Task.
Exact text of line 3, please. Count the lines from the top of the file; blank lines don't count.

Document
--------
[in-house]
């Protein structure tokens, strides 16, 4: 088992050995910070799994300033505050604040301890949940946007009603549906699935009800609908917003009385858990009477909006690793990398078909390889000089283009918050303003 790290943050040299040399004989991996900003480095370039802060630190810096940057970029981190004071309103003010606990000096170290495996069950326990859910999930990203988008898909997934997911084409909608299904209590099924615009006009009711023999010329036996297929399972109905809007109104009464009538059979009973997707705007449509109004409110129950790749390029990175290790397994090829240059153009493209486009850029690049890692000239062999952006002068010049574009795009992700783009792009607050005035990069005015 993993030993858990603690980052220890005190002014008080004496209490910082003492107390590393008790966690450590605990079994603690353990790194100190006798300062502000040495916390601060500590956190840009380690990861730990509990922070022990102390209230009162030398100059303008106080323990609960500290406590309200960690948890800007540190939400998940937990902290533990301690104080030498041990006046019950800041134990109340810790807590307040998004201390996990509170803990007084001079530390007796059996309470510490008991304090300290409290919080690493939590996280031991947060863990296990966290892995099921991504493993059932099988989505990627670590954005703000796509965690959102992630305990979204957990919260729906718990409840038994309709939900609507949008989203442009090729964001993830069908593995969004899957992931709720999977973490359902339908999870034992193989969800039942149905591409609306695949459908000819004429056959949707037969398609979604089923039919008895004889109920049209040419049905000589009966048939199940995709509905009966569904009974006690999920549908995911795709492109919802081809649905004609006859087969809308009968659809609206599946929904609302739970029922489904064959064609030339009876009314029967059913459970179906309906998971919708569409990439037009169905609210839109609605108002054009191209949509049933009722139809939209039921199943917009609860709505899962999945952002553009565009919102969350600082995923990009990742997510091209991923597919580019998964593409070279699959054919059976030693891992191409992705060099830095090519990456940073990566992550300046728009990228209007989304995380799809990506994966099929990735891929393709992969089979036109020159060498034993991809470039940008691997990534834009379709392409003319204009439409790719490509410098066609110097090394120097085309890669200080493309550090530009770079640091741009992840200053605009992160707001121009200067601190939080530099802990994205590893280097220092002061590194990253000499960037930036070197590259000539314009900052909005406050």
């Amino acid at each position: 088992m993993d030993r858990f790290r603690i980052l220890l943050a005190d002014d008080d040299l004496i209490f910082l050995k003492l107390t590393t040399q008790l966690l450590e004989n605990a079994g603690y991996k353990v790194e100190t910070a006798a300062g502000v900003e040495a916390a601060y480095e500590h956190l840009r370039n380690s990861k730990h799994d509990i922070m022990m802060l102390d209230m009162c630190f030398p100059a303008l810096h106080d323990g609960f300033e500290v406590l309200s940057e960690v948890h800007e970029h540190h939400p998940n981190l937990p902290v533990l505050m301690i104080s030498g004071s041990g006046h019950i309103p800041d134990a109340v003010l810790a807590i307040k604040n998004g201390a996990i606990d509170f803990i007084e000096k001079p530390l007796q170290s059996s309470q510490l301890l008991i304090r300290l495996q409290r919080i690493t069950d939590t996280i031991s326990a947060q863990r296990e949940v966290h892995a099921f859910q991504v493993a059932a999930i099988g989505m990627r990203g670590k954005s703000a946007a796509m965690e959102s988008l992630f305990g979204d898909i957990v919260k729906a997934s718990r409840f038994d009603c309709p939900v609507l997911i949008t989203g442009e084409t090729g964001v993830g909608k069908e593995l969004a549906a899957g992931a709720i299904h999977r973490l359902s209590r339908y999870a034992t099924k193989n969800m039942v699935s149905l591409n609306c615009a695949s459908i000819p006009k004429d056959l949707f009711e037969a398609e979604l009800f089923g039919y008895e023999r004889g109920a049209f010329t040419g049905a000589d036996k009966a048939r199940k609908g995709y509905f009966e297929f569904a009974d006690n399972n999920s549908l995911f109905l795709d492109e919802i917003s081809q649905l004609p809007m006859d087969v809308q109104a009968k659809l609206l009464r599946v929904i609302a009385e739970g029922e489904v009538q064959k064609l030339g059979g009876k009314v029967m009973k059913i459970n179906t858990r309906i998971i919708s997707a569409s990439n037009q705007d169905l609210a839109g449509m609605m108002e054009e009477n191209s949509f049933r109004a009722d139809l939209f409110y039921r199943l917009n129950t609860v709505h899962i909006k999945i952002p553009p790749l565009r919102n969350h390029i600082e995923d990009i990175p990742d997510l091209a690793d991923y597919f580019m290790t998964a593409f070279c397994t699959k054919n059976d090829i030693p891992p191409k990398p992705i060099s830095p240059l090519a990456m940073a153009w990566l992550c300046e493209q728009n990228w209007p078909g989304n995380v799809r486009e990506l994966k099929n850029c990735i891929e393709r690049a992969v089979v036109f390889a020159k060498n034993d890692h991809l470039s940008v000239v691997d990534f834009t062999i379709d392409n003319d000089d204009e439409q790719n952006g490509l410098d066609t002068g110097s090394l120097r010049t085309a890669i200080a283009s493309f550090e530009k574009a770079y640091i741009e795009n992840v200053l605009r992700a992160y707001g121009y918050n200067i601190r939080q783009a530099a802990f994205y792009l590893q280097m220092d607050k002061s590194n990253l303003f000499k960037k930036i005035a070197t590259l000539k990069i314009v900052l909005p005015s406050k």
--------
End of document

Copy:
């Amino acid at each position: 088992m993993d030993r858990f790290r603690i980052l220890l943050a005190d002014d008080d040299l004496i209490f910082l050995k003492l107390t590393t040399q008790l966690l450590e004989n605990a079994g603690y991996k353990v790194e100190t910070a006798a300062g502000v900003e040495a916390a601060y480095e500590h956190l840009r370039n380690s990861k730990h799994d509990i922070m022990m802060l102390d209230m009162c630190f030398p100059a303008l810096h106080d323990g609960f300033e500290v406590l309200s940057e960690v948890h800007e970029h540190h939400p998940n981190l937990p902290v533990l505050m301690i104080s030498g004071s041990g006046h019950i309103p800041d134990a109340v003010l810790a807590i307040k604040n998004g201390a996990i606990d509170f803990i007084e000096k001079p530390l007796q170290s059996s309470q510490l301890l008991i304090r300290l495996q409290r919080i690493t069950d939590t996280i031991s326990a947060q863990r296990e949940v966290h892995a099921f859910q991504v493993a059932a999930i099988g989505m990627r990203g670590k954005s703000a946007a796509m965690e959102s988008l992630f305990g979204d898909i957990v919260k729906a997934s718990r409840f038994d009603c309709p939900v609507l997911i949008t989203g442009e084409t090729g964001v993830g909608k069908e593995l969004a549906a899957g992931a709720i299904h999977r973490l359902s209590r339908y999870a034992t099924k193989n969800m039942v699935s149905l591409n609306c615009a695949s459908i000819p006009k004429d056959l949707f009711e037969a398609e979604l009800f089923g039919y008895e023999r004889g109920a049209f010329t040419g049905a000589d036996k009966a048939r199940k609908g995709y509905f009966e297929f569904a009974d006690n399972n999920s549908l995911f109905l795709d492109e919802i917003s081809q649905l004609p809007m006859d087969v809308q109104a009968k659809l609206l009464r599946v929904i609302a009385e739970g029922e489904v009538q064959k064609l030339g059979g009876k009314v029967m009973k059913i459970n179906t858990r309906i998971i919708s997707a569409s990439n037009q705007d169905l609210a839109g449509m609605m108002e054009e009477n191209s949509f049933r109004a009722d139809l939209f409110y039921r199943l917009n129950t609860v709505h899962i909006k999945i952002p553009p790749l565009r919102n969350h390029i600082e995923d990009i990175p990742d997510l091209a690793d991923y597919f580019m290790t998964a593409f070279c397994t699959k054919n059976d090829i030693p891992p191409k990398p992705i060099s830095p240059l090519a990456m940073a153009w990566l992550c300046e493209q728009n990228w209007p078909g989304n995380v799809r486009e990506l994966k099929n850029c990735i891929e393709r690049a992969v089979v036109f390889a020159k060498n034993d890692h991809l470039s940008v000239v691997d990534f834009t062999i379709d392409n003319d000089d204009e439409q790719n952006g490509l410098d066609t002068g110097s090394l120097r010049t085309a890669i200080a283009s493309f550090e530009k574009a770079y640091i741009e795009n992840v200053l605009r992700a992160y707001g121009y918050n200067i601190r939080q783009a530099a802990f994205y792009l590893q280097m220092d607050k002061s590194n990253l303003f000499k960037k930036i005035a070197t590259l000539k990069i314009v900052l909005p005015s406050k």